"I think the single had gotten into my own head a little bit," she said. "I just put a lot of pressure on myself when it came towards the end of training, and closer to trials and the end of the winter training. I was stressing out about times and techniques, and thinking less thinking about just going hard, being in the moment out there."
So now, Stone has whole new underdog role to play into. And she is enjoying it.
"In the single, I think I was just a little less angry, a little less fired up than I needed to be. Singles trials made me angry, and fired up again, so it helped the double.
"It's an adjustment," Stone said. "I think I do better as an underdog, I get more joy racing as an underdog, and in that way the double was the best thing that could have happened to me. In the double, we got to be underdogs again, and I got to enjoy the thrill of racing with a new challenge, which I really love."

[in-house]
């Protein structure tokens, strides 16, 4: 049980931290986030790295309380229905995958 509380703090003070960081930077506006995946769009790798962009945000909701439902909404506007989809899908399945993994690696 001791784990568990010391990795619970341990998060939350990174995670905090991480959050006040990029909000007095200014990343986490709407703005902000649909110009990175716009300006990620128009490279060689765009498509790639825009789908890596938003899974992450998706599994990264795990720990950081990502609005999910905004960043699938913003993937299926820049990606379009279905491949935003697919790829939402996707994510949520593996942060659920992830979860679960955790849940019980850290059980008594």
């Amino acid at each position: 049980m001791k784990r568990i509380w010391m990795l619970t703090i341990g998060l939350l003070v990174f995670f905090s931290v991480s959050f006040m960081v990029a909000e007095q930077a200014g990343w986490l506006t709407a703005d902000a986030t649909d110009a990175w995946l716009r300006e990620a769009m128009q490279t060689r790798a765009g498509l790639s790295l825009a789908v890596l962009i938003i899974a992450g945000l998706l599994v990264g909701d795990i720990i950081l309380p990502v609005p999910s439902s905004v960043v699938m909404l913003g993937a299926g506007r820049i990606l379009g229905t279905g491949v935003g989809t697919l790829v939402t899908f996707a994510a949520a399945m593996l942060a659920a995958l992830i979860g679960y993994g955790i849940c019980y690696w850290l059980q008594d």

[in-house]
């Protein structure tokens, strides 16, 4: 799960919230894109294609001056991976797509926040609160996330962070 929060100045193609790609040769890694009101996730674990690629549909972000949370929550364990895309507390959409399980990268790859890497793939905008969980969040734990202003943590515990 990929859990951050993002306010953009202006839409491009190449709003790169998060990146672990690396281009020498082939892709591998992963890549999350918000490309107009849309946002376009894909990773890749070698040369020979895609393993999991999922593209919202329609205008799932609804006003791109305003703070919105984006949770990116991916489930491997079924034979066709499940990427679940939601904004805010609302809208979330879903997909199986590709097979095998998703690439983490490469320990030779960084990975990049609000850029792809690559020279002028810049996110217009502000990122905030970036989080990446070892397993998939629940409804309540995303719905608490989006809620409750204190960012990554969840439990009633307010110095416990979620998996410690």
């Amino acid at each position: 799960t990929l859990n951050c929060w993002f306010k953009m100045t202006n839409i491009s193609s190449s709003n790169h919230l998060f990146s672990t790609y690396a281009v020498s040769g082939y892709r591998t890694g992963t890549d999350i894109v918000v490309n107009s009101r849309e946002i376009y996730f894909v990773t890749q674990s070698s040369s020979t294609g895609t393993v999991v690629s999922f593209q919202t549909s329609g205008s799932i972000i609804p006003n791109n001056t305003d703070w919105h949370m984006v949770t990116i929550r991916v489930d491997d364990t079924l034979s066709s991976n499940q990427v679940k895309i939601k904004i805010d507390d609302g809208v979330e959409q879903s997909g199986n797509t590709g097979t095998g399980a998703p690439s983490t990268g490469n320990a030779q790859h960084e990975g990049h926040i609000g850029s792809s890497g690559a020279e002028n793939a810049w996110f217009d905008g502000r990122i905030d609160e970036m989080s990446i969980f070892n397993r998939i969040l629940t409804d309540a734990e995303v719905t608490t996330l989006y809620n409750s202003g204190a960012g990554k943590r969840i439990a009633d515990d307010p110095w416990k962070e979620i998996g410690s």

A year ago, Stone could have told anyone she asked what her intended goal was going to be in rowing for the next two years. She doesn't do that anymore. "It's just day-by-day now," she said. "I learned that lesson this year."
Madden is not coming in with any of that. And she is enjoying the experience and the opportunity. "It's cool because I grew up sculling on the Charles, and everyone knows Gevvie on the Charles. So, it's really cool to be able to row with someone I have always looked up to."
Morning training in Boston